Even War Has Its Sports
Introducing Law and Order Into Mexico With Motor-Trucks and Ammunition
Our Standing Army’s Enforced Two-Months’ Vacation In Mexico
Bringing Dye Stuffs to America from Germany
Via the Famous Submarine “Deutschland”
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IN the July number of the POPULAR SCIENCE MONTHLY we described a typewriter operated by the human voice. Mr. John B. Flowers, of Brooklyn, N. Y., the inventor, has devised another machine, which is nothing more or less than an “eye-operated typewriter.”
PopularScience_19160901_0089_003_0005.xml
article
352
352,353,354,355,356,357
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The Paving Blocks of Paris
Washington Monument as a MotionPicture Screen
Economizing Gasoline for Automobiles
A Shim for Adjusting Plain Bearings in Automobiles
Automobile Frills Which Are Making The Pleasure Car and Truck More Efficient
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LIKE many another modern city Paris is paved in part with wooden blocks. The municipal workshop has to supply twenty-five million blocks a year. A large amount of blocks must be kept in stock because the supply of wood is not constant. It was consequently necessary to construct a machine that could turn out the desired amount of paving a year while subject to these interruptions of supply.
PopularScience_19160901_0089_003_0006.xml
article
358
358,359,360,361,362,363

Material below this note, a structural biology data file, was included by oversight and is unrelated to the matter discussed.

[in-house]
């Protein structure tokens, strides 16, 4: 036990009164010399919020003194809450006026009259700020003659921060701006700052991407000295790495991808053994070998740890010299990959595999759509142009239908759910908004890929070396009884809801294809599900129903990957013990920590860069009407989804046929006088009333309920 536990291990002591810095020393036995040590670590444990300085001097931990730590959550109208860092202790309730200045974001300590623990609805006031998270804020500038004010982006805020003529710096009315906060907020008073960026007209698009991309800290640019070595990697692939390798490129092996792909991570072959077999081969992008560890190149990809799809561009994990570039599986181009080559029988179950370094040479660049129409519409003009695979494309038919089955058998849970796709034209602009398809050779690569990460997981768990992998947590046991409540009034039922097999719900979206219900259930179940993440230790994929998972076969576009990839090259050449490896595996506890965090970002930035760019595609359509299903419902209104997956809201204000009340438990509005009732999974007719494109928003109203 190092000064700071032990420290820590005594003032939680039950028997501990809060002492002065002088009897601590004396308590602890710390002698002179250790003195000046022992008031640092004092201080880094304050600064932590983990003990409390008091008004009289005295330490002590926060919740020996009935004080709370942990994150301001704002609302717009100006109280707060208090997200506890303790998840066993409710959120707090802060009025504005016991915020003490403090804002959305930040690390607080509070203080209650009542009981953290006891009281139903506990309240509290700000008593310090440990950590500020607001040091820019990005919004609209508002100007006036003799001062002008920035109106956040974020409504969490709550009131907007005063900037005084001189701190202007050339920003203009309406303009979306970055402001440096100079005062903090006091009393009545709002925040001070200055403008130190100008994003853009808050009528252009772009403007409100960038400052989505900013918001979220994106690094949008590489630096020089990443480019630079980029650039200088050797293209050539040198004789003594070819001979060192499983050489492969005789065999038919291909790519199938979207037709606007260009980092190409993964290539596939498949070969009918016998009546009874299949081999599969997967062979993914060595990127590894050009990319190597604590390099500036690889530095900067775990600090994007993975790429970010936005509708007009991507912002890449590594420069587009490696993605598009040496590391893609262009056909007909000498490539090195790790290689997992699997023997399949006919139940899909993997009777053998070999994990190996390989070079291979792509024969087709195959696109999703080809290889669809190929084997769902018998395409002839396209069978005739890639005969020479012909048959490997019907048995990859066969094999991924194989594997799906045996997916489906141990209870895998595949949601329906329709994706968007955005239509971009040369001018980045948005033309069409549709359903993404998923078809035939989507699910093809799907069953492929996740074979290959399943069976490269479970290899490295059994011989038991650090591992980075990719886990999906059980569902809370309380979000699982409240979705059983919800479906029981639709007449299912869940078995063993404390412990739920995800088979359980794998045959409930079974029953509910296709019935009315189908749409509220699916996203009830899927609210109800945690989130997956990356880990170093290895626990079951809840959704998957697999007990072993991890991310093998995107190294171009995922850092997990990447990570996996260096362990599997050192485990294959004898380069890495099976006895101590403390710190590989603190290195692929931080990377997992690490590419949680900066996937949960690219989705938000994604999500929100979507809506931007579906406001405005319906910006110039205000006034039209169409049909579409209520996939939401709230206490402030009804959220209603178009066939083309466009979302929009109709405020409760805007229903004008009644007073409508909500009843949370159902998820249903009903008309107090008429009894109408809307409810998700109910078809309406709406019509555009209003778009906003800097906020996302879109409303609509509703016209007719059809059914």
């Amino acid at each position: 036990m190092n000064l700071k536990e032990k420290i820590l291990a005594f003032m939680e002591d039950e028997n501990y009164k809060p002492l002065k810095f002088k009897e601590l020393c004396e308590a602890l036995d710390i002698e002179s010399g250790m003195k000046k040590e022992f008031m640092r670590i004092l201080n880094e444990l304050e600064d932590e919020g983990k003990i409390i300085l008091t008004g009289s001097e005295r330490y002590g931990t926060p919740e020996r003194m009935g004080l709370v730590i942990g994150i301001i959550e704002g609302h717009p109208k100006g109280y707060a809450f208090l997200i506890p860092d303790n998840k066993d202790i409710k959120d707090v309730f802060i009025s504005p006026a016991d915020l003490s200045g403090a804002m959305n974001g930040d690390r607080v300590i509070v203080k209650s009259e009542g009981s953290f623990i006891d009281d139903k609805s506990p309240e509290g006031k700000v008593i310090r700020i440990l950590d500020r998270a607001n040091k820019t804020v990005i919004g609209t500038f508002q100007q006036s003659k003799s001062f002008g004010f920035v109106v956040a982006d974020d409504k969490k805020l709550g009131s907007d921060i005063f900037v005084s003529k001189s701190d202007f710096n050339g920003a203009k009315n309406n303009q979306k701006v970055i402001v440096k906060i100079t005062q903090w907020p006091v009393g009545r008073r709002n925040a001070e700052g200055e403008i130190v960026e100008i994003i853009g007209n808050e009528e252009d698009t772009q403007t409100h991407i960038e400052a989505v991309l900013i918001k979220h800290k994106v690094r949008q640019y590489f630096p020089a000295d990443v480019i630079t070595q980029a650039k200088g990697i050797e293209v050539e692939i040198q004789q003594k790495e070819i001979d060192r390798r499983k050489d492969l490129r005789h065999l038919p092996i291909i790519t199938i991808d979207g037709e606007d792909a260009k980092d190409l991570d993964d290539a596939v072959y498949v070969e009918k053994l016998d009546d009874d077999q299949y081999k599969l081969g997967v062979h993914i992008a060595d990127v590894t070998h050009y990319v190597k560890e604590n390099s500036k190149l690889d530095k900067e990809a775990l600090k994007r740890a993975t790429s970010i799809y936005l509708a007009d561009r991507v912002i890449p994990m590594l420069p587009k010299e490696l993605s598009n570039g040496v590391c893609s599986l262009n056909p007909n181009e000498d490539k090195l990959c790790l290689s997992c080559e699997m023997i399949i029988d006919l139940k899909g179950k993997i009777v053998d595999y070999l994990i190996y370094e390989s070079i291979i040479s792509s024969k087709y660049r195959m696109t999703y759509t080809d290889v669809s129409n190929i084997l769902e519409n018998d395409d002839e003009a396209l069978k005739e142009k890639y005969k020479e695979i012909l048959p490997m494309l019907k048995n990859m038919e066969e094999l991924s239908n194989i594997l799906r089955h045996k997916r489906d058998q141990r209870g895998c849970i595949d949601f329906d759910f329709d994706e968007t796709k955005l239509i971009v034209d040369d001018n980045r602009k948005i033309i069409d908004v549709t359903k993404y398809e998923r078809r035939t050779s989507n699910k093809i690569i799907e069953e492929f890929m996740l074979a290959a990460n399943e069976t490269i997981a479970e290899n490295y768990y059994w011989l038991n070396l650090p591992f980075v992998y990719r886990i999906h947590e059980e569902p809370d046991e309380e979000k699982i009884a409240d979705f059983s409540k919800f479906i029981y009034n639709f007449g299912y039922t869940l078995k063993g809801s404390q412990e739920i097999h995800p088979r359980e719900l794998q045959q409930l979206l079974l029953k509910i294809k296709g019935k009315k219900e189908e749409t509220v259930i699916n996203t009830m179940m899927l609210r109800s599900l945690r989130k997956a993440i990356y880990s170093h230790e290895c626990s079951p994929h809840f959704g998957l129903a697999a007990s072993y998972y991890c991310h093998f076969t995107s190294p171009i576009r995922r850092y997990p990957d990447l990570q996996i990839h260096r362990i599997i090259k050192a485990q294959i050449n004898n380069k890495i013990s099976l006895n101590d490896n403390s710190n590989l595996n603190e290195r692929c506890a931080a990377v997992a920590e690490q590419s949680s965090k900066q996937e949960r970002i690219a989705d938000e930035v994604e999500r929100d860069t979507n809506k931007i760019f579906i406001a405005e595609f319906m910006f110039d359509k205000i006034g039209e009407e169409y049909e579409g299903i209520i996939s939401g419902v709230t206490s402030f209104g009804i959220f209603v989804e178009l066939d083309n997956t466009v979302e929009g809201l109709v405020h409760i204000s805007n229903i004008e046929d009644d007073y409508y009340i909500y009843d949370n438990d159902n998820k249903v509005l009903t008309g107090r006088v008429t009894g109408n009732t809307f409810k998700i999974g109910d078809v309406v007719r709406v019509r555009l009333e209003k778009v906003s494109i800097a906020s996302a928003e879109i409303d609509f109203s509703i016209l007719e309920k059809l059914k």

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Fifteen Motor-Trucks in One
When the Horse Tops It Over the Automobile
Shooting the Chutes to Safety in an Explosion
If Your Hand Is Too Small— Stretch It
A Castle Built of Coal to Advertise the Resources of Tennessee
Cutting the Cost of Illuminants byWall Treatment
A Guard for Mooring Ropes to Prevent Rats from Landing
Sorting and Packing Apples by Machinery
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THE FARMER may not be the only commercial man who will appreciate this manifold type of motortruck, since the uses to which it may be put are almost limitless; but the special variations shown in the six accompanying illustrations are particularly adapted to farming.
PopularScience_19160901_0089_003_0007.xml
article
364
364,365
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How Fish Jump 100-Foot Dams
Borrowing the Night Lamps of the Fireflies
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DO you know that fish actually jump one hundred-foot dams in their migrations each spring to the headwaters of the rivers in which they spawn? Of course, this one hundred-foot jump is not made all in one leap, but in a number of short leaps of eight inches each.
PopularScience_19160901_0089_003_0008.xml
article
366
366
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Defyin the Action of Fire